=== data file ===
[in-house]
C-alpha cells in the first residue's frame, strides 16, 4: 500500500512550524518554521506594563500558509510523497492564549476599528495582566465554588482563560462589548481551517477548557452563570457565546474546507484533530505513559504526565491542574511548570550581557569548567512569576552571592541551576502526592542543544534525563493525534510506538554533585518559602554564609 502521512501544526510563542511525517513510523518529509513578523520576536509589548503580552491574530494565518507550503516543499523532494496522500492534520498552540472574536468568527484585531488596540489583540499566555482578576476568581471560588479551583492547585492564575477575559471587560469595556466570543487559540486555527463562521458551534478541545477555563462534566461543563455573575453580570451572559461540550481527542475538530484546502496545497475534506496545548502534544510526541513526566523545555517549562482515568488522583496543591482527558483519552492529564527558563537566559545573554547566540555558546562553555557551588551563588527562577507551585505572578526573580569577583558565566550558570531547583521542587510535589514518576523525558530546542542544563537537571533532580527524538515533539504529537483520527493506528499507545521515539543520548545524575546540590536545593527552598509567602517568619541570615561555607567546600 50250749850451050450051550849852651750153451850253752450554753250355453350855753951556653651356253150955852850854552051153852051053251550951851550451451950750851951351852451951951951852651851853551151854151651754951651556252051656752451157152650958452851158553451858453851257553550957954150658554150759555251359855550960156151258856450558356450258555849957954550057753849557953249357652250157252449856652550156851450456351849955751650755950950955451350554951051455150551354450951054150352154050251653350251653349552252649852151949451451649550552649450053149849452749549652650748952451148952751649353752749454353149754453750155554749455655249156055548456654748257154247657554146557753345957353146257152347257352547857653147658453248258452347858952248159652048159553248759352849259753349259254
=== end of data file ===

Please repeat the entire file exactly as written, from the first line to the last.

[in-house]
C-alpha cells in the first residue's frame, strides 16, 4: 500500500512550524518554521506594563500558509510523497492564549476599528495582566465554588482563560462589548481551517477548557452563570457565546474546507484533530505513559504526565491542574511548570550581557569548567512569576552571592541551576502526592542543544534525563493525534510506538554533585518559602554564609 502521512501544526510563542511525517513510523518529509513578523520576536509589548503580552491574530494565518507550503516543499523532494496522500492534520498552540472574536468568527484585531488596540489583540499566555482578576476568581471560588479551583492547585492564575477575559471587560469595556466570543487559540486555527463562521458551534478541545477555563462534566461543563455573575453580570451572559461540550481527542475538530484546502496545497475534506496545548502534544510526541513526566523545555517549562482515568488522583496543591482527558483519552492529564527558563537566559545573554547566540555558546562553555557551588551563588527562577507551585505572578526573580569577583558565566550558570531547583521542587510535589514518576523525558530546542542544563537537571533532580527524538515533539504529537483520527493506528499507545521515539543520548545524575546540590536545593527552598509567602517568619541570615561555607567546600 50250749850451050450051550849852651750153451850253752450554753250355453350855753951556653651356253150955852850854552051153852051053251550951851550451451950750851951351852451951951951852651851853551151854151651754951651556252051656752451157152650958452851158553451858453851257553550957954150658554150759555251359855550960156151258856450558356450258555849957954550057753849557953249357652250157252449856652550156851450456351849955751650755950950955451350554951051455150551354450951054150352154050251653350251653349552252649852151949451451649550552649450053149849452749549652650748952451148952751649353752749454353149754453750155554749455655249156055548456654748257154247657554146557753345957353146257152347257352547857653147658453248258452347858952248159652048159553248759352849259753349259254